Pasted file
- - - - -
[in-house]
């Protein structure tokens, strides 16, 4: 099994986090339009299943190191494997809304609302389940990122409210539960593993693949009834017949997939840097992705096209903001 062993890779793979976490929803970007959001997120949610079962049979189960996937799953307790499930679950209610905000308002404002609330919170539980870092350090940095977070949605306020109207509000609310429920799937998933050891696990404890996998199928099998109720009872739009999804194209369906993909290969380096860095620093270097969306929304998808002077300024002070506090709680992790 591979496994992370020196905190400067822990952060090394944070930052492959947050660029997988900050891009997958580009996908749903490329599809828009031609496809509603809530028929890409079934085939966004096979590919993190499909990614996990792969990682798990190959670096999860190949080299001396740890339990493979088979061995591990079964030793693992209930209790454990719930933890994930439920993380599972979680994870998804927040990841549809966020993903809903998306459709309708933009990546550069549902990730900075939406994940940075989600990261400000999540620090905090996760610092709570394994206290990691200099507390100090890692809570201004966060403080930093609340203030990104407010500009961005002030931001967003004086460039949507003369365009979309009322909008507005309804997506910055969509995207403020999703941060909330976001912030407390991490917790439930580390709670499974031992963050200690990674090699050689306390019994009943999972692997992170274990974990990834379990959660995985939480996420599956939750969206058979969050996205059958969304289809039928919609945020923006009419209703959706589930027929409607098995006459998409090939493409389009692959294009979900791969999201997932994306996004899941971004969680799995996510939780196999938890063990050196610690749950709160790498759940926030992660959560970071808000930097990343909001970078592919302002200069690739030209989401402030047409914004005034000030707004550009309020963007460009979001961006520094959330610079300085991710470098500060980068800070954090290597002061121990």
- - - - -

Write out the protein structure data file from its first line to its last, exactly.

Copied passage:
[in-house]
């Protein structure tokens, strides 16, 4: 099994986090339009299943190191494997809304609302389940990122409210539960593993693949009834017949997939840097992705096209903001 062993890779793979976490929803970007959001997120949610079962049979189960996937799953307790499930679950209610905000308002404002609330919170539980870092350090940095977070949605306020109207509000609310429920799937998933050891696990404890996998199928099998109720009872739009999804194209369906993909290969380096860095620093270097969306929304998808002077300024002070506090709680992790 591979496994992370020196905190400067822990952060090394944070930052492959947050660029997988900050891009997958580009996908749903490329599809828009031609496809509603809530028929890409079934085939966004096979590919993190499909990614996990792969990682798990190959670096999860190949080299001396740890339990493979088979061995591990079964030793693992209930209790454990719930933890994930439920993380599972979680994870998804927040990841549809966020993903809903998306459709309708933009990546550069549902990730900075939406994940940075989600990261400000999540620090905090996760610092709570394994206290990691200099507390100090890692809570201004966060403080930093609340203030990104407010500009961005002030931001967003004086460039949507003369365009979309009322909008507005309804997506910055969509995207403020999703941060909330976001912030407390991490917790439930580390709670499974031992963050200690990674090699050689306390019994009943999972692997992170274990974990990834379990959660995985939480996420599956939750969206058979969050996205059958969304289809039928919609945020923006009419209703959706589930027929409607098995006459998409090939493409389009692959294009979900791969999201997932994306996004899941971004969680799995996510939780196999938890063990050196610690749950709160790498759940926030992660959560970071808000930097990343909001970078592919302002200069690739030209989401402030047409914004005034000030707004550009309020963007460009979001961006520094959330610079300085991710470098500060980068800070954090290597002061121990």